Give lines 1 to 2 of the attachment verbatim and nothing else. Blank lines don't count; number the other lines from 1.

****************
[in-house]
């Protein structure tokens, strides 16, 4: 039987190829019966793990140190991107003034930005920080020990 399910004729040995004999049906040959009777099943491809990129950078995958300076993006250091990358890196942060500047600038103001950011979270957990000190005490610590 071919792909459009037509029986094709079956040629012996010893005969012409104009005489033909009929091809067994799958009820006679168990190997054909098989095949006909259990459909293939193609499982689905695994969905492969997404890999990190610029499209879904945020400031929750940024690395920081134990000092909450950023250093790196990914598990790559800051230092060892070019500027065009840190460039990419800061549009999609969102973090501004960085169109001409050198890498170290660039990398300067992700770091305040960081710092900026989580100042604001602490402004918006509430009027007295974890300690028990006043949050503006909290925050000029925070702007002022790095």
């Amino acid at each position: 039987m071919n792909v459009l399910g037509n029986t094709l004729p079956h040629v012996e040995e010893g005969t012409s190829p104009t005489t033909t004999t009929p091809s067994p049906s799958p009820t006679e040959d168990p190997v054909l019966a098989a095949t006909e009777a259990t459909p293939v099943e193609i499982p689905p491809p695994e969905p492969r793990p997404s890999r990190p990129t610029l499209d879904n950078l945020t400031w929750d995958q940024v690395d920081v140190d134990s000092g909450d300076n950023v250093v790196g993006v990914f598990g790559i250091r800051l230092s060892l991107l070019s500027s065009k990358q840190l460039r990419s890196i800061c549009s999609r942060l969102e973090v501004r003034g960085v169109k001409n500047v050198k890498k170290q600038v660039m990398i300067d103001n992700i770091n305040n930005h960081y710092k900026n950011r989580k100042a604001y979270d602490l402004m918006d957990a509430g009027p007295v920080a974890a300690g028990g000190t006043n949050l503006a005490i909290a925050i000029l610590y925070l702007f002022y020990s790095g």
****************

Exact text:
[in-house]
């Protein structure tokens, strides 16, 4: 039987190829019966793990140190991107003034930005920080020990 399910004729040995004999049906040959009777099943491809990129950078995958300076993006250091990358890196942060500047600038103001950011979270957990000190005490610590 071919792909459009037509029986094709079956040629012996010893005969012409104009005489033909009929091809067994799958009820006679168990190997054909098989095949006909259990459909293939193609499982689905695994969905492969997404890999990190610029499209879904945020400031929750940024690395920081134990000092909450950023250093790196990914598990790559800051230092060892070019500027065009840190460039990419800061549009999609969102973090501004960085169109001409050198890498170290660039990398300067992700770091305040960081710092900026989580100042604001602490402004918006509430009027007295974890300690028990006043949050503006909290925050000029925070702007002022790095």